4

I have a macro that requires some setup code before being called :

\documentclass{minimal}
\usepackage{color}
\begin{document}
% some setup code
\colorbox{green}{This is green.}
% some cleanup code
\end{document}

All is good, but I don't like duplicating the setup/cleanup code.

How can I get a similar result using Environments? That way I could place the setup code in the "begin" section and the cleanup in the "end" section.

I tried the following, but obviously that's not how it works :

\documentclass{minimal}
\usepackage{color}

% % % % THIS DOES NOT WORK % % % %
\newenvironment{green}{\colorbox{green}\begingroup}{\endgroup}
% % % % THIS DOES NOT WORK % % % %

\begin{document}

\begin{green}
This should be green as well.
\end{green}

\end{document}

This gives the error ! Extra }, or forgotten \endgroup. I tought that \begingroup and \endgroup were specifically for using in unbalanced situations.

What are my options?

  • In Lieu of my bad answer, let me leave my original comment: \begingroup and \endgroup only help if you want a group. To get unbalanced braces, one technique is to use \bgroup and \egroup, which are \let to { and }, but this doesn't help with macro arguments. It does help with (most) boxes, but that's special. – Ryan Reich Aug 27 '13 at 19:08
7

enter image description here

You can use the lrbox environment to collect the contents.

\documentclass{minimal}
\usepackage{color}


\newenvironment{green}
{\begin{lrbox}{0}}
{\end{lrbox}\colorbox{green}{\usebox{0}}}


\begin{document}

\begin{green}
This should be green as well.
\end{green}

\end{document}
|improve this answer|||||
  • this doesn't work for long piece of texts with linebreaks in it though. How could one go in that case (without using environ)? – glS Oct 24 '16 at 13:56
  • @glS it uses colorbox as the OP requested, if you need a multi-line box then you need to nest minipage inside the lrbox, as usual. – David Carlisle Oct 24 '16 at 14:13
  • but with minipage you get that if you started the environment in the middle of a line the whole text in the environment starts from the middle of the line – glS Oct 24 '16 at 14:15
6

You can manage environments in a similar way you would macros by means of environ:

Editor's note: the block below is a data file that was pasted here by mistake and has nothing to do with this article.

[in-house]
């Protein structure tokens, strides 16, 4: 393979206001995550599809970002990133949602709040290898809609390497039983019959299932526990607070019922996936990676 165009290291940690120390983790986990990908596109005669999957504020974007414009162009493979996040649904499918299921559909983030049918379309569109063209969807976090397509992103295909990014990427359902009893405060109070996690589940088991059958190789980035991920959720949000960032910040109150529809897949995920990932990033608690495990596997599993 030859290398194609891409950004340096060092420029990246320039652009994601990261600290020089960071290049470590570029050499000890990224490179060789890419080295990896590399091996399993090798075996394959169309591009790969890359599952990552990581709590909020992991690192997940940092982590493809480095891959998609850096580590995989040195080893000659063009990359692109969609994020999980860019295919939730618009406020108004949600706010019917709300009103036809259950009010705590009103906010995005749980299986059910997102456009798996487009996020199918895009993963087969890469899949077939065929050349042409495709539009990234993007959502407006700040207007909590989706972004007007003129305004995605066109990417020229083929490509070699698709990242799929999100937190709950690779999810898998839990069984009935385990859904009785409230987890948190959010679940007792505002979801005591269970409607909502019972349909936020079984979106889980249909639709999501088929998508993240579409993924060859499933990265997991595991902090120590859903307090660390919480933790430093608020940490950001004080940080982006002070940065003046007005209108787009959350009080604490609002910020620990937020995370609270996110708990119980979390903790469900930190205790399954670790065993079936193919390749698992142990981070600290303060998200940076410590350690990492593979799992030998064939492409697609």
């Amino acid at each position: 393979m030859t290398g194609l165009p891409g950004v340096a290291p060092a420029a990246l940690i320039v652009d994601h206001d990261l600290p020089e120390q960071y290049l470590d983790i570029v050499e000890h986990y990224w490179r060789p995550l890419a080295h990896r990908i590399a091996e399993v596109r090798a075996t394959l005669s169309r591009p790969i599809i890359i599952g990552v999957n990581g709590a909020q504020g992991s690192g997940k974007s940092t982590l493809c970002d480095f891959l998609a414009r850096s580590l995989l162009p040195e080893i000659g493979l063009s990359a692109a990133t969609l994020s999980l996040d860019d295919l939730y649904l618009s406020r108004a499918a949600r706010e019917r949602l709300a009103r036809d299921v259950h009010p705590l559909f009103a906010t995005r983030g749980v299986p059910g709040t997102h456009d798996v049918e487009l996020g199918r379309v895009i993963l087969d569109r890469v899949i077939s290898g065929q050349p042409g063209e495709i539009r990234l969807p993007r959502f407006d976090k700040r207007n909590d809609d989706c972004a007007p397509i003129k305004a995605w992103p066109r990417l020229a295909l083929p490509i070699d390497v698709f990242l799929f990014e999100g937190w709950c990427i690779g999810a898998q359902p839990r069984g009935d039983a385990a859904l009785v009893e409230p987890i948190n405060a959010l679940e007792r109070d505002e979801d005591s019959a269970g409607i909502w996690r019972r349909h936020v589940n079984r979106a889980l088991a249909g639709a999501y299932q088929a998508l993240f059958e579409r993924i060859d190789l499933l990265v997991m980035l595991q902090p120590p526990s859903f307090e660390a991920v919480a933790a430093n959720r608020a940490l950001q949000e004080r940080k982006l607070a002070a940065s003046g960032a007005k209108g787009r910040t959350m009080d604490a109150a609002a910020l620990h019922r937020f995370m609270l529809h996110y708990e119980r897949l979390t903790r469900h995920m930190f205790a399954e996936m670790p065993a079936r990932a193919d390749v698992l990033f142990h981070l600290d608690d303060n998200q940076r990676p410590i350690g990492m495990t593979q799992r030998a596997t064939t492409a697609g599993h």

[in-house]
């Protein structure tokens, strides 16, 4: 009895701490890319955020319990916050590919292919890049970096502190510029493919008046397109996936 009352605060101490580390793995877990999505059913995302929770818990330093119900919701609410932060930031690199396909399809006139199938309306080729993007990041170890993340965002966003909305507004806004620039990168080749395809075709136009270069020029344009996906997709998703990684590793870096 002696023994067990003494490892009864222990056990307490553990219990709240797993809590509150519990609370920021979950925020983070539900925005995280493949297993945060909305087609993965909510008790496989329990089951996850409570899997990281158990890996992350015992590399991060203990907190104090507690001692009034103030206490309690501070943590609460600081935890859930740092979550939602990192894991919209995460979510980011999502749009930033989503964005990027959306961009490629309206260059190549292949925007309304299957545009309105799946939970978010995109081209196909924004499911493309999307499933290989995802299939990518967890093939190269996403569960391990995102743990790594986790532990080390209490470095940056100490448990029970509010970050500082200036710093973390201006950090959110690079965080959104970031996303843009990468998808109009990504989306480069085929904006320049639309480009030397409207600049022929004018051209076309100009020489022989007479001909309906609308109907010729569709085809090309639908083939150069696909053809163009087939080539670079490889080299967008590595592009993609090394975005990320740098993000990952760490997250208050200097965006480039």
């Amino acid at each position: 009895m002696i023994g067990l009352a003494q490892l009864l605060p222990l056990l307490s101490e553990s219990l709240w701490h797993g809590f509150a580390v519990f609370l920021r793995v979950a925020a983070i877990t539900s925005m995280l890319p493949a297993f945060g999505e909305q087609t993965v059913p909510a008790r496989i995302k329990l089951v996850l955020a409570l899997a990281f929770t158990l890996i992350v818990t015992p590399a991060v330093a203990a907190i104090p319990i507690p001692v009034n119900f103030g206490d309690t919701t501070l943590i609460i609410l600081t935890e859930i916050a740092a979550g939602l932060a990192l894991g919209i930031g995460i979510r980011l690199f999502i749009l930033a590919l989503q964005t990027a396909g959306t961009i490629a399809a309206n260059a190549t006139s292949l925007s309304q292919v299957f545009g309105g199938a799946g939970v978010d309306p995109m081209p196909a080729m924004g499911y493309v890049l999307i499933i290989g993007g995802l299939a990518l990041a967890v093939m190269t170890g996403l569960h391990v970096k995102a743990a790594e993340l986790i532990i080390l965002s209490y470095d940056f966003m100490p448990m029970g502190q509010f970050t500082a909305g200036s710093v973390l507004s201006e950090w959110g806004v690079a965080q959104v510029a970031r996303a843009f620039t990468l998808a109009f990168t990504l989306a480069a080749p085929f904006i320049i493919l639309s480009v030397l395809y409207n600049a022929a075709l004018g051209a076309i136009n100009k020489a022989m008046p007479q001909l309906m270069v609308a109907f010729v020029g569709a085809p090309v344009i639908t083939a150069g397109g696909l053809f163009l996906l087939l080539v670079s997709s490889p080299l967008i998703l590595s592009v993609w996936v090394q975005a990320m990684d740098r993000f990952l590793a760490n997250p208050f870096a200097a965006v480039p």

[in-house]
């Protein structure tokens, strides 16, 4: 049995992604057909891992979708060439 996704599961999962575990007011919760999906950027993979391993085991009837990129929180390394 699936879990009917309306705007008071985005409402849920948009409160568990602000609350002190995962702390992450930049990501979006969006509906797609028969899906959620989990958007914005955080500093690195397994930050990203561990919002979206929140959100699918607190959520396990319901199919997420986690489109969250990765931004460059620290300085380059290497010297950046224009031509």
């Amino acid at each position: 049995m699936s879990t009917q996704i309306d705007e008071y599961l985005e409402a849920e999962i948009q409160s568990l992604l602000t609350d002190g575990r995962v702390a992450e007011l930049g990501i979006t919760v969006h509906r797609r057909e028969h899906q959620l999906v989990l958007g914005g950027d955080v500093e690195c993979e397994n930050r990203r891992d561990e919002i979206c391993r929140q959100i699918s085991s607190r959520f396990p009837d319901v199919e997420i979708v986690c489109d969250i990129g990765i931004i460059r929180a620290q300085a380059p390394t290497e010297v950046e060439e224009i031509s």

enter image description here

\documentclass{article}
\usepackage{environ}% http://ctan.org/pkg/environ
\usepackage{xcolor}% http://ctan.org/pkg/xcolor

\NewEnviron{green}{\colorbox{green}{\BODY}}%

\begin{document}

\colorbox{green}{This should be green as well.}

\begin{green}
This should be green as well.
\end{green}

\end{document}

The environment contents is grabbed and stored in \BODY, which can then be passed to a macro. However, this does not support boxing verbatim content, something an lrbox-approach does.

|improve this answer|||||
1

While the other answers fully address the OP's question quite well, no one has mentioned the use of keys. I would take an approach very similar to @DavidCarlisle (though I also like @Werner 's approach too). But, I would create keys to manage the color (and possibly other set up material) to allow me to change the color later in the document for a particular use.

The OP's comment about set up code is what got me thinking about keys.

Here's a MWE:

\documentclass{article}
\usepackage{pgfkeys}
\usepackage{xcolor}

\pgfkeys{/jt/colored/box/.cd,
  color/.initial = green,
}

\newsavebox{\mycolorBox}
\newenvironment{mycolor}[1][green]
  {\pgfkeys{/jt/colored/box/.cd,color=#1}%%'
   \begin{lrbox}{\mycolorBox}}
  {\end{lrbox}%%'
   \colorbox
     {\pgfkeysvalueof{/jt/colored/box/color}}%%'
     {\usebox{\mycolorBox}}}
\pagestyle{empty}
\begin{document}

   \begin{mycolor}
    Green box
   \end{mycolor}

   \begin{mycolor}[blue!20]
    Blue box
   \end{mycolor}

\end{document}

enter image description here

Regarding keys, there are many nice packages out there for dealing with keys. Recently, I've been experimenting a lot with pgfkeys or working with l3keys. But there's also many other such packages: see A big list of every keyval package details about other possible key-value packages

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  • I don't think those \expandafter's are necessary, as accessing the value requires two expansion steps. – egreg Aug 27 '13 at 20:11
  • @egreg You're right! Somehow things weren't working until I put those in. I must have inadvertently fixed the bug when I modified my code. – A.Ellett Aug 27 '13 at 20:28

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